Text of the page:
The various items depicted in FIG. 8 concurrently provide the digital control computer with two different types of data. First, as indicated by an arrow 126 data specifying a Z-axis location for the FOUP 22 as it either descends downward or rises upward past the stack of wafers 82 can be obtained by counting pulses supplied to the stepper motor 104. Concurrently with receiving Z-axis position data from the stepper motor 104, the digital control computer also receives binary data independently from each of the left-hand and right-hand optical detectors 106, depicted in the illustration of FIG. 8 by an arrow 128. The binary data which the digital control computer receives independently from each optical detector 106 indicates either reflection of light, or an absence of reflected light.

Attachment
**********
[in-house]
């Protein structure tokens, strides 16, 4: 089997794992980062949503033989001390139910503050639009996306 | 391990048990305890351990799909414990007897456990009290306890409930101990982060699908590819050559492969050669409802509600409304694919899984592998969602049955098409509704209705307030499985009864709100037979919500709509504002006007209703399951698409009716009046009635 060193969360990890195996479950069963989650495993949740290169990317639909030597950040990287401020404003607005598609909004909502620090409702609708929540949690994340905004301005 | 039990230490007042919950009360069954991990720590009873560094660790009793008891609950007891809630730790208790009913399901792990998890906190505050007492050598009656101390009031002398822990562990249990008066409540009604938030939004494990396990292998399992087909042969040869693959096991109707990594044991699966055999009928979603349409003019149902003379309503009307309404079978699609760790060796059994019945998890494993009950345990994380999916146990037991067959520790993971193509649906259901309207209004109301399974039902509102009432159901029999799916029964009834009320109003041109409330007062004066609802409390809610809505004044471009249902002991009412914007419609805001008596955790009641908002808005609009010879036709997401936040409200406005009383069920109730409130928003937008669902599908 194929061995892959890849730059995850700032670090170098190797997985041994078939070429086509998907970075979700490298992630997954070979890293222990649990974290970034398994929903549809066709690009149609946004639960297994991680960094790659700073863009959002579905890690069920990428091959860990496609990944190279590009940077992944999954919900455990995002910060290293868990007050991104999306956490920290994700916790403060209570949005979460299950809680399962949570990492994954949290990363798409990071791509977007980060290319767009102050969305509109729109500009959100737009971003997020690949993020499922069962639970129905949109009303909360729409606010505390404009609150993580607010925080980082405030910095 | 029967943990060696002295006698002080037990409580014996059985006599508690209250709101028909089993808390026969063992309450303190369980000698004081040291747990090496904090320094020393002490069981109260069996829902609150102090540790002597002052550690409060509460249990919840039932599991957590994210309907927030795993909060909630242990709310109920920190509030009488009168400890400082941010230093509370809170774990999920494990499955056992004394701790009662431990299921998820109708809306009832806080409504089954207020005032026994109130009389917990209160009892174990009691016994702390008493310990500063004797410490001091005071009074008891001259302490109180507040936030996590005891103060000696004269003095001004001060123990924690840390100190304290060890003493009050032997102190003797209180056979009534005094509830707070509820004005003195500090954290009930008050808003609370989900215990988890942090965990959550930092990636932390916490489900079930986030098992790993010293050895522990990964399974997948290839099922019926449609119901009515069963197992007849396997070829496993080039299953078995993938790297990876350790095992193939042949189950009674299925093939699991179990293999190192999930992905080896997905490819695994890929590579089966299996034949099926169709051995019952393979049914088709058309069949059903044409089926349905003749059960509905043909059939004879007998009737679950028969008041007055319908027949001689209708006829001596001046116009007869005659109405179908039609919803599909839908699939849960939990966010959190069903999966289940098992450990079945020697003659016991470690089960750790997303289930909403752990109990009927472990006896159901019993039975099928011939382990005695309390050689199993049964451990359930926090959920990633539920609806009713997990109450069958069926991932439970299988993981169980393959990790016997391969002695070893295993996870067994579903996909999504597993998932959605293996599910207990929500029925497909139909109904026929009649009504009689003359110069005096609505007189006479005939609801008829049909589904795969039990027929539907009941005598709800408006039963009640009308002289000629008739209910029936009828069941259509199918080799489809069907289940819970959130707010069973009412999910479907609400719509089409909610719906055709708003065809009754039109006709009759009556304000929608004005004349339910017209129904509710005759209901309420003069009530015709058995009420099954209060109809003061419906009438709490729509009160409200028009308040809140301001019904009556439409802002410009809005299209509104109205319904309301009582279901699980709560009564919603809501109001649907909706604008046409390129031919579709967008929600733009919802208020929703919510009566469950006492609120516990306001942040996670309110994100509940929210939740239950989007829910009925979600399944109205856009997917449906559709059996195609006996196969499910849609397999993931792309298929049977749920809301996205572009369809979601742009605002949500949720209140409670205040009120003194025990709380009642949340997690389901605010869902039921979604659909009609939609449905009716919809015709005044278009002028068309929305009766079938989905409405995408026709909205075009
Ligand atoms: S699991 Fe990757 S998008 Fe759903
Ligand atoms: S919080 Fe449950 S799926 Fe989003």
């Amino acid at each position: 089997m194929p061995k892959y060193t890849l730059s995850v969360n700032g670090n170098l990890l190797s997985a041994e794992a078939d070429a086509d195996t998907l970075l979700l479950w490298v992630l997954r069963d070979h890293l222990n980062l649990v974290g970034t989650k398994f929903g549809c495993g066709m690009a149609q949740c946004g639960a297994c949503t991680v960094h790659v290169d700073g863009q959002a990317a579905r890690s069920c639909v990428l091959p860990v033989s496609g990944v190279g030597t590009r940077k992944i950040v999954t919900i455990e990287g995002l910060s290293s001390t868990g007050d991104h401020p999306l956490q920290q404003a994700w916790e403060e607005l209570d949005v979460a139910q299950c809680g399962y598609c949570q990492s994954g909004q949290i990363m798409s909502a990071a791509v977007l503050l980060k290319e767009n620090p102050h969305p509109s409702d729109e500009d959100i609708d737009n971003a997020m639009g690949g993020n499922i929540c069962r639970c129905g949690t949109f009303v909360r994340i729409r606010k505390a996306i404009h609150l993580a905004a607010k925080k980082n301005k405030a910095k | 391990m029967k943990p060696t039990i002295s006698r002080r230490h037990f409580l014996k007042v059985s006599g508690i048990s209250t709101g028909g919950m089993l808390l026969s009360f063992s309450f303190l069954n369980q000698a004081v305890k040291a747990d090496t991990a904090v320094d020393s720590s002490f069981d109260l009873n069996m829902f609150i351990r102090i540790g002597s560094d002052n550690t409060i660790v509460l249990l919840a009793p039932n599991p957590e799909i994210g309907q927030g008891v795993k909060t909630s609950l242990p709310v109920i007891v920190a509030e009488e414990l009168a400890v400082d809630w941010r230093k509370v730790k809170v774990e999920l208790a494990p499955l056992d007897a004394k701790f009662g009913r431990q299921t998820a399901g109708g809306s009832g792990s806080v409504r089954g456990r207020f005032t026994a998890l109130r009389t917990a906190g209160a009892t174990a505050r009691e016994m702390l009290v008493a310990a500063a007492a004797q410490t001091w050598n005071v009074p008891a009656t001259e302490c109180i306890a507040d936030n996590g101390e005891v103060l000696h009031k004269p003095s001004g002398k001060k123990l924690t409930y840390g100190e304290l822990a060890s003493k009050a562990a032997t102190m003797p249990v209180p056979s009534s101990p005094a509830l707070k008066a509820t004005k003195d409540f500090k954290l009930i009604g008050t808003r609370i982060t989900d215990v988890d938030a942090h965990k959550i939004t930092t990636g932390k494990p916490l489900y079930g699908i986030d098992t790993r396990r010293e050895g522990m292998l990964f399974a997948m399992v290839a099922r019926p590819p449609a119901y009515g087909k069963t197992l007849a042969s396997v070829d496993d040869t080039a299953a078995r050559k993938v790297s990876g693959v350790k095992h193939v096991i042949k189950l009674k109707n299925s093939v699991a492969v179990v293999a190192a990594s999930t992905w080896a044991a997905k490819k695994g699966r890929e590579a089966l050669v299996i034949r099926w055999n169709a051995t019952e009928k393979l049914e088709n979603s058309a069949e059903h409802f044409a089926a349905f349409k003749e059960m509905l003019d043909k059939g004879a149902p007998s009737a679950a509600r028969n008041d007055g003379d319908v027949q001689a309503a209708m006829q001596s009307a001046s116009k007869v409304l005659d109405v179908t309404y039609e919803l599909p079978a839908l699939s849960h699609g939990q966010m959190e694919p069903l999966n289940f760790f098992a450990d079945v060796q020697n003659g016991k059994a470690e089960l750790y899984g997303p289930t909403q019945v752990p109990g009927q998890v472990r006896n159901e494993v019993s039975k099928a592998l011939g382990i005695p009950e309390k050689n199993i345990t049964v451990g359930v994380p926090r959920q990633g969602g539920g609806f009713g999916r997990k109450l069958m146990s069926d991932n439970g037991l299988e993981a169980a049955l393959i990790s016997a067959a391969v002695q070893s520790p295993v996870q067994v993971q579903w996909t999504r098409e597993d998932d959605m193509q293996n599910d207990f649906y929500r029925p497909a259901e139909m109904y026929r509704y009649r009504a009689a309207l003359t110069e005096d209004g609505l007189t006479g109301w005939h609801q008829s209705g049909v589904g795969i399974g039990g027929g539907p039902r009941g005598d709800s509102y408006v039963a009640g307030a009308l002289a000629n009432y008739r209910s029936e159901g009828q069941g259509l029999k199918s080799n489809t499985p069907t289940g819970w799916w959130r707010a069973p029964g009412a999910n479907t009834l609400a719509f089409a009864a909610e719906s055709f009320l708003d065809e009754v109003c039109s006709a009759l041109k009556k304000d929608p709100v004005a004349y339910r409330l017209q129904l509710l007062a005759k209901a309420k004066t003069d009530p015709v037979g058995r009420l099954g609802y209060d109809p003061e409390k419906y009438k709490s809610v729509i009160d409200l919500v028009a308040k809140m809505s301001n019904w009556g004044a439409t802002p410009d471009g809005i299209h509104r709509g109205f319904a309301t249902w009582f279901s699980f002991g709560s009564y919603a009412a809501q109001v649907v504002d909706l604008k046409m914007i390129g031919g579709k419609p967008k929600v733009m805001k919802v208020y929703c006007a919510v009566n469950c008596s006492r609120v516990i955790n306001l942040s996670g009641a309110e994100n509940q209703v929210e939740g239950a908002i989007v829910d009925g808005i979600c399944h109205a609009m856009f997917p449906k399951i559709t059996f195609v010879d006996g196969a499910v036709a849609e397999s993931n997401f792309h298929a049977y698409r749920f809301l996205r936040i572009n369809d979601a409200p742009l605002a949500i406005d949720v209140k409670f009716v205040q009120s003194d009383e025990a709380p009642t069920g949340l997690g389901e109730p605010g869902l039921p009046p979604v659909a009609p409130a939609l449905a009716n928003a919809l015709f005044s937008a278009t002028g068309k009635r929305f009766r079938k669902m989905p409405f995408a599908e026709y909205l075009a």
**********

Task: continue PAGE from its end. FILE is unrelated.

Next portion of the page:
FIG. 9 schematically illustrates a stack of wafers 82, analogous to the stack of wafers 82 illustrated in FIG. 8, each of which is carried in a horizontal slot 132 provided on an interior surface of the FOUP 22. In the FOUP 22 depicted in FIG. 9, as intended some of the slots 132 carry only a single wafer 82, or are empty and therefore lack any wafer 82. However, as can be reasonably anticipated, normal operation of automatic material handling equipment does not always produce the intended result. Thus, in addition to the properly positioned wafers 82 the illustration of FIG. 9 depicts one slot 132 as holding two wafers 82 and 82a stacked one upon another rather than a single wafer 82. Also, in the illustration of FIG. 9 another pair of immediately adjacent slots 132 hold a single crossed wafer 82b that has a segment of a right-hand edge 118 located in an upper slot 132 of the pair, and a segment of a left-hand edge 118 located in a lower slot 132. Processing the Z-axis position data and the binary reflection data as described below permits automatically detecting each of the conditions illustrated in FIG. 9.